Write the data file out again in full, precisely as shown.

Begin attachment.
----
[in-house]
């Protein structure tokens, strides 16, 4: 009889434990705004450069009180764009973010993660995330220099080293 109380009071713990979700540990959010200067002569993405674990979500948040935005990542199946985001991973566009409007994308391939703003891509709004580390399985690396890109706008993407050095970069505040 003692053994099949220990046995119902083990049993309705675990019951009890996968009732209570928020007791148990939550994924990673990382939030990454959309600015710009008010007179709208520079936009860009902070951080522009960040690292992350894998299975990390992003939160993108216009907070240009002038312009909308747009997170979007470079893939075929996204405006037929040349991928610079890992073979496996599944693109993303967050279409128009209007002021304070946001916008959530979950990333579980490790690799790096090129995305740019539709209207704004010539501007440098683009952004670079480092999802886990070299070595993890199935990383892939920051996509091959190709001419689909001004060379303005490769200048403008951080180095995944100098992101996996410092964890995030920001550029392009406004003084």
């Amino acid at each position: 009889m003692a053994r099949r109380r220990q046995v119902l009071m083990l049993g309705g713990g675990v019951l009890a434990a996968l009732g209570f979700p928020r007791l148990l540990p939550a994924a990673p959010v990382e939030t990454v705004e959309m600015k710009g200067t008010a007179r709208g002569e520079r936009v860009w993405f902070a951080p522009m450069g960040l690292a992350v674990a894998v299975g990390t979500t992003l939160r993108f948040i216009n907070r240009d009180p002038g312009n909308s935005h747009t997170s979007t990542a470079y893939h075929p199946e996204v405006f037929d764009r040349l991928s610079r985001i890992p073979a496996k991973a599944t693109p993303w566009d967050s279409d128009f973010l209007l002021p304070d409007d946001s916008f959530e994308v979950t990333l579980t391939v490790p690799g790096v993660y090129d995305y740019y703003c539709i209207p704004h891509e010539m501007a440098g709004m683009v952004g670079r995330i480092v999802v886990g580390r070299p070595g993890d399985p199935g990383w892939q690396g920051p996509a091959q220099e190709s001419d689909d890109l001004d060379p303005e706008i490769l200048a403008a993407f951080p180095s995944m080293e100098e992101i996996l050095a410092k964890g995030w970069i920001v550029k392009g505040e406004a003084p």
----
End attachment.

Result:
[in-house]
């Protein structure tokens, strides 16, 4: 009889434990705004450069009180764009973010993660995330220099080293 109380009071713990979700540990959010200067002569993405674990979500948040935005990542199946985001991973566009409007994308391939703003891509709004580390399985690396890109706008993407050095970069505040 003692053994099949220990046995119902083990049993309705675990019951009890996968009732209570928020007791148990939550994924990673990382939030990454959309600015710009008010007179709208520079936009860009902070951080522009960040690292992350894998299975990390992003939160993108216009907070240009002038312009909308747009997170979007470079893939075929996204405006037929040349991928610079890992073979496996599944693109993303967050279409128009209007002021304070946001916008959530979950990333579980490790690799790096090129995305740019539709209207704004010539501007440098683009952004670079480092999802886990070299070595993890199935990383892939920051996509091959190709001419689909001004060379303005490769200048403008951080180095995944100098992101996996410092964890995030920001550029392009406004003084």
């Amino acid at each position: 009889m003692a053994r099949r109380r220990q046995v119902l009071m083990l049993g309705g713990g675990v019951l009890a434990a996968l009732g209570f979700p928020r007791l148990l540990p939550a994924a990673p959010v990382e939030t990454v705004e959309m600015k710009g200067t008010a007179r709208g002569e520079r936009v860009w993405f902070a951080p522009m450069g960040l690292a992350v674990a894998v299975g990390t979500t992003l939160r993108f948040i216009n907070r240009d009180p002038g312009n909308s935005h747009t997170s979007t990542a470079y893939h075929p199946e996204v405006f037929d764009r040349l991928s610079r985001i890992p073979a496996k991973a599944t693109p993303w566009d967050s279409d128009f973010l209007l002021p304070d409007d946001s916008f959530e994308v979950t990333l579980t391939v490790p690799g790096v993660y090129d995305y740019y703003c539709i209207p704004h891509e010539m501007a440098g709004m683009v952004g670079r995330i480092v999802v886990g580390r070299p070595g993890d399985p199935g990383w892939q690396g920051p996509a091959q220099e190709s001419d689909d890109l001004d060379p303005e706008i490769l200048a403008a993407f951080p180095s995944m080293e100098e992101i996996l050095a410092k964890g995030w970069i920001v550029k392009g505040e406004a003084p």